Environmental construction emphasises biodiversity
"Urban development has been a lot else besides planning", writes Karoliina Hartiala whose story continues as an entepreneuer.
I joined YIT’s recently established urban development team in the autumn 2016. At first, I thought I would primarily be drafting the development of suburbs and complementary construction. Of course, this is something I have done and the designs of Finland’s suburbs have become familiar to me.
However, urban development has been a lot else besides planning, too. The goals and opportunities of the projects are discussed extensively with the cities and professional construction industry operators as well as the shareholders of housing companies and residents of the areas being developed. This has challenged me to step outside my comfort zone as a designer to develop increasingly good ways of communicating and discussing equally with the different parties to the project.
I, too, used to think that a good plan speaks for itself and is both the primary and, in itself, a sufficient tool for launching development. However, focusing on the outcome is not enough. It is in the urban development team at the latest that I have noticed the words of the architect of a London urban reform project I interviewed once are still true: It’s about explaining what you’re doing. If you can’t explain with good reasons why you’re doing something, then you end up with a fight” (thanks to my colleague for the reminder!)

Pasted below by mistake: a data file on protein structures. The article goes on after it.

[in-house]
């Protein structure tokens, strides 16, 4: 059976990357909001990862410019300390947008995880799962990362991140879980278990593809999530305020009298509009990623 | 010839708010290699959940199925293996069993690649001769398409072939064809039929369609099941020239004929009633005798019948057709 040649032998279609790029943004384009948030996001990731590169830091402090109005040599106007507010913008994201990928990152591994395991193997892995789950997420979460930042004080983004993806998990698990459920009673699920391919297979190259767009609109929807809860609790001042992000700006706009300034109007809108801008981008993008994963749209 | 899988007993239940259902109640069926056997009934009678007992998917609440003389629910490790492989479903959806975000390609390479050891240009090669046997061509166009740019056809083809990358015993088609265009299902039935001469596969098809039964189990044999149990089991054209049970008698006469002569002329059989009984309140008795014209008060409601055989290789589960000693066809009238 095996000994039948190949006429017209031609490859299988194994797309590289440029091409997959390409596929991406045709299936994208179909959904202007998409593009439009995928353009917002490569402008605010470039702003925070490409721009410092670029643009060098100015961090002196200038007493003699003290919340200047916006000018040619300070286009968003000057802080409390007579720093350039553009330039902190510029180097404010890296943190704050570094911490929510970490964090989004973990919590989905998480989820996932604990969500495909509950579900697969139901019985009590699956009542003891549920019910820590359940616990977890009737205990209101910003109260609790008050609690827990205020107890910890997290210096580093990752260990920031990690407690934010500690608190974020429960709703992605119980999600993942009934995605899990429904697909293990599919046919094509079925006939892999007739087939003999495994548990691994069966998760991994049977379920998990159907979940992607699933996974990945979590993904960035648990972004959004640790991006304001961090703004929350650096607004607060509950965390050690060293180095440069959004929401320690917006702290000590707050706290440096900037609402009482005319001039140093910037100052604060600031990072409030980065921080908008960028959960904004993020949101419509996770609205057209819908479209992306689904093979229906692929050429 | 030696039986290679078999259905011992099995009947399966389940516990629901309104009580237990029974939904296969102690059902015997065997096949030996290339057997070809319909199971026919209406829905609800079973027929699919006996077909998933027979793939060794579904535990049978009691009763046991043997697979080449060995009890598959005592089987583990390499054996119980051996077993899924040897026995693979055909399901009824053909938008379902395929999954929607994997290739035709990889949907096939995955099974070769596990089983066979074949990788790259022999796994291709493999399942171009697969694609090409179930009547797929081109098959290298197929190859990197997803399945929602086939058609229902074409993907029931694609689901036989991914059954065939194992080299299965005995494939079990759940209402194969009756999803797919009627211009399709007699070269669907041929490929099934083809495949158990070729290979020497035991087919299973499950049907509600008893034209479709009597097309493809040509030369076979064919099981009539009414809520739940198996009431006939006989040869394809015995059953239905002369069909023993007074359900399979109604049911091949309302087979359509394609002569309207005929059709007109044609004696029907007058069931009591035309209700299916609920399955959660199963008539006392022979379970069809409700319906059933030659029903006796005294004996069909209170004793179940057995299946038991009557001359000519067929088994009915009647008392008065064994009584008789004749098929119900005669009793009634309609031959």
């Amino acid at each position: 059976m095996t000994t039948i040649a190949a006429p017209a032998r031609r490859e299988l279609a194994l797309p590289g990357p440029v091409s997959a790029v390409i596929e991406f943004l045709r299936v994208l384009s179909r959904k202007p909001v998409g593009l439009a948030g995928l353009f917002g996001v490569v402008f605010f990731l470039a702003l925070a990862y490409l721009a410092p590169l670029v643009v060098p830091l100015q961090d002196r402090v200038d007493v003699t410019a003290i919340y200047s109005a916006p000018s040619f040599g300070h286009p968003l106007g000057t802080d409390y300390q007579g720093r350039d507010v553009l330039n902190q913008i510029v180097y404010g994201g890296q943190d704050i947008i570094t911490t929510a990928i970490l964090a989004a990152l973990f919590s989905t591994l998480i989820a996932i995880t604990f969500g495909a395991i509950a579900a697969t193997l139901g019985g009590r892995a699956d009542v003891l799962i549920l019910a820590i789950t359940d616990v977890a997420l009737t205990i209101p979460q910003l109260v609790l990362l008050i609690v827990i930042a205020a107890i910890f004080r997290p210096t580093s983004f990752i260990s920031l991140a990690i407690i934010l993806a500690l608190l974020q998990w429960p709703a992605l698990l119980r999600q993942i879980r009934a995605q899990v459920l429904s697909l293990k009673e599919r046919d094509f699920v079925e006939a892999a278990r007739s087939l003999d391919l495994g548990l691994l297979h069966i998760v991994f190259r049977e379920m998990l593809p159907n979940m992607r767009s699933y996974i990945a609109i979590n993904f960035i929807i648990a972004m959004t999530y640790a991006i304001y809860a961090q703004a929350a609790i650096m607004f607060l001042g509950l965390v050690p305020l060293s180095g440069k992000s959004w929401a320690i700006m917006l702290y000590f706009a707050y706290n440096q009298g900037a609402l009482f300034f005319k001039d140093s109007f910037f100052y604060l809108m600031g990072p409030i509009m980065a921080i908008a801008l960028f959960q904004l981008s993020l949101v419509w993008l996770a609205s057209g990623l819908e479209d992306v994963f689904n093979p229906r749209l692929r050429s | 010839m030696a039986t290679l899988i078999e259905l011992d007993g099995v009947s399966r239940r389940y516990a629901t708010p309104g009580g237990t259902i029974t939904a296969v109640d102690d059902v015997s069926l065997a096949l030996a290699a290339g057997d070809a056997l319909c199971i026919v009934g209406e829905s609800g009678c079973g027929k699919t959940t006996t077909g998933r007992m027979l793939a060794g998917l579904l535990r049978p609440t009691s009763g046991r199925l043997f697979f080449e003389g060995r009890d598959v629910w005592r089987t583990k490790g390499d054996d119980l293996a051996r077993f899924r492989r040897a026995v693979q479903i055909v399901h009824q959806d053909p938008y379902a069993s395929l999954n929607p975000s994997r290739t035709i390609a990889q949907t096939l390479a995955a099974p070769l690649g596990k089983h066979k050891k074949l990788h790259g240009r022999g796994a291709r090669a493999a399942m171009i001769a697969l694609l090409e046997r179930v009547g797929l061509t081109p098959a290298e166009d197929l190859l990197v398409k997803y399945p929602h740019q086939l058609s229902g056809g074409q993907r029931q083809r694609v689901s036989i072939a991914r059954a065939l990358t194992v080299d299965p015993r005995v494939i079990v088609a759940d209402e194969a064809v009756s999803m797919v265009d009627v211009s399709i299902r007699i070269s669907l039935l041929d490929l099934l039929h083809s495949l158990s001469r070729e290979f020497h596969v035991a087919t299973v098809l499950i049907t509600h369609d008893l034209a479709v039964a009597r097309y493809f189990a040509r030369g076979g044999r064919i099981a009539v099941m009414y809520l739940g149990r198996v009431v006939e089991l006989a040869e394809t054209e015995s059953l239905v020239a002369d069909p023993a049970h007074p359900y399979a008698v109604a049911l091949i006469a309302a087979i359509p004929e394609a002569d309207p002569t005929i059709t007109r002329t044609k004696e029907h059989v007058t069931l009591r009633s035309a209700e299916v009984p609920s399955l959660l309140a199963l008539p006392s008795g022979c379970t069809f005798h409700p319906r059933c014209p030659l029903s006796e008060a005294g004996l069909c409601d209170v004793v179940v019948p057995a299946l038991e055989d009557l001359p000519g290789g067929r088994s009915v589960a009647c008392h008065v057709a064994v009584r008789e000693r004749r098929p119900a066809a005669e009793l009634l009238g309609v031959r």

The more you operate in existing environments, the more the role of interaction is emphasised in projects. Good planning is still just as important, but it does not launch the process. Operating in existing environments is fundamentally about building cooperation and trust between the project parties. This does not happen at once.
Urban reform and complementary construction have been important themes for me for a long time, and therefore it is nice to see that things are really starting to happen in suburbs. Over four years, we have set several development projects in motion – for example, in the Itäkeskus district of Helsinki and the Hakunila district in Vantaa. The launch of these and other suburban development projects has required persevering hands-on work. Successful project development requires an orchestrator that has both expertise and patience. This role suits YIT well as the future contractor of the project.
My story will continue as I attempt to fly on my own as an entrepreneur. It is with some nostalgia that I thank YIT’s urban development team for the astonishing years, and I will continue to watch and see where things will be happening next.